COMMENTARY: Expect ‘fair and equitable’ approach as Hidalgo County’s budget process begins


This week marks the beginning of the months-long 2019 budget process for Hidalgo County. It begins with a report from the Budget and Management Department that includes projected revenues, expenditures analysis and a preliminary budget, and it ends when the budget is adopted in mid-September.

The goals are always to present a balanced budget without the need for a tax increase.

As your Hidalgo County judge, one of my overarching goals is to foster a culture of efficiency and effectiveness. The budget process and how we fund programs and services to our community provides us the opportunity to look at things from a need, want, or desire perspective.

We need to be efficient and effective in the use of our funds, and that philosophy should form the basis for building the budget. First, we must eliminate redundancies to operate at maximum efficiency and we need to provide services with the revenues we currently have. In addition, we must look at how funds are distributed and ensure that they are allocated by need and to areas that will provide the most benefit to our citizens and the county as a whole.

To do this may require a paradigm shift — a fundamental change in assumptions — in order to approach the process differently. I will work with our four precinct commissioners to provide leadership in this area.

However, we won’t solve budgetary problems by only cutting expenses. We also must look toward growing our revenues. We live in a global economy. We must be competitive in order to create more high-paying jobs, especially in the areas of robotics and automation, which are the jobs of the future and will replace many of today’s jobs. We must attract more investment by projecting a positive image of our area that makes us suitable and desirable to business.

How do we become attractive to investors? We start by fostering a culture of collaboration with our local municipalities and their elected officials. There are simple things we can do that don’t require a lot of money, but do send a message about who we are and what we value. For example, we can clean up our litter and beautify our communities.

Our priorities and the actions we take show our communities and the world who we are:

  • How we care for our environment.
  • How we treat our veterans.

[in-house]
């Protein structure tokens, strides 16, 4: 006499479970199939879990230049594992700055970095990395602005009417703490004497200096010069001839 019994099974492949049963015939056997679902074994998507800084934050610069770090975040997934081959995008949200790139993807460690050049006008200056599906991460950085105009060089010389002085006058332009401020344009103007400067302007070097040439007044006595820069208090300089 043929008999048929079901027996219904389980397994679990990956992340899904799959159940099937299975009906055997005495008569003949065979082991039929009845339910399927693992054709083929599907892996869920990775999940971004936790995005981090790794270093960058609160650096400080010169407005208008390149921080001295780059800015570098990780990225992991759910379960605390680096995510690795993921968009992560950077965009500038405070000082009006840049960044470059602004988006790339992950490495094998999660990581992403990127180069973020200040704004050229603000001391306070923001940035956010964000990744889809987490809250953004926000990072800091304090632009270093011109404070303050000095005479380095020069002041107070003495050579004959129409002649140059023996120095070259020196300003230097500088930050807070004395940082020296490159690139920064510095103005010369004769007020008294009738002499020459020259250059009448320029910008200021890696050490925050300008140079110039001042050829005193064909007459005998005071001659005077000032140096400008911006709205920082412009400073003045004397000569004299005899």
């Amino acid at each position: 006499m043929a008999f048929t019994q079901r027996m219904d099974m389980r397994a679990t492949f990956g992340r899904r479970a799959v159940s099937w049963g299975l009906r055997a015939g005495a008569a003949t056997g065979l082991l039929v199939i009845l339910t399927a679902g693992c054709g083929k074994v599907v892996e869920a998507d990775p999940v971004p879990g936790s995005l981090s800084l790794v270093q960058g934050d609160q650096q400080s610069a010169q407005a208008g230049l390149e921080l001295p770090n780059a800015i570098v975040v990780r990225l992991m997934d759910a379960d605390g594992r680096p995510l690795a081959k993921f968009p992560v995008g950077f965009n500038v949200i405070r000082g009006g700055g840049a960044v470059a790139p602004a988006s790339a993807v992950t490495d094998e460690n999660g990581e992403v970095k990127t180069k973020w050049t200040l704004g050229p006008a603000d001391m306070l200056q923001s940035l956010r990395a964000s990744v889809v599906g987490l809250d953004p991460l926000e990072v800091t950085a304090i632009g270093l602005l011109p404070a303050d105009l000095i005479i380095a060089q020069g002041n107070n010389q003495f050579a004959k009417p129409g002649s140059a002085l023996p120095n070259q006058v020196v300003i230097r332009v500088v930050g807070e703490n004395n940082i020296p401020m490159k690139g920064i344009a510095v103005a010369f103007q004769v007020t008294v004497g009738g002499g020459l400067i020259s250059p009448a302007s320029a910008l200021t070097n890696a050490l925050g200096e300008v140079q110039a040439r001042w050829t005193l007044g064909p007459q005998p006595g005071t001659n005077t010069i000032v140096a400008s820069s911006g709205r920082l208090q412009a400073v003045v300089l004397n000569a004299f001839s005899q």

• How we treat our mentally ill.
  • How we treat animals.
  • How we treat people in need.
  • How we treat our elderly.
  • How we treat children and families.
  • How we manage taxpayer funds.
  • How we treat business, industry and investments.

The actions we take in these areas reflect what is important to us and who we are as a community. I believe we are a community that cares for one another, that cares for our environment, that cares for our stray animals, and that works together for the common good, and I know we are business-friendly. Demonstrating these core values will go a long way to changing the image and attracting investment.

The county is working to secure more state and federal funding to support our communities in two areas. One is the 2020 Census. Hidalgo County is focused on ensuring an accurate 2020 Census count, which will provide us with needed revenues from Census-driven federal and state programs. The other is becoming Texas’ fifth-largest metropolitan planning organization, in collaboration and partnership with our cities and neighboring Cameron County, which will generate millions more in transportation funding for projects that will benefit us all.

In future columns, I will provide more detail on some of the goals that I briefly mentioned here as well as others. For now, I will close with the promise that I will work with Commissioners Court to review the budget with an eye to being fair and equitable in distributing our resources where most needed.

Richard F. Cortez is Hidalgo County judge and a member of The Monitor Board of Contributors.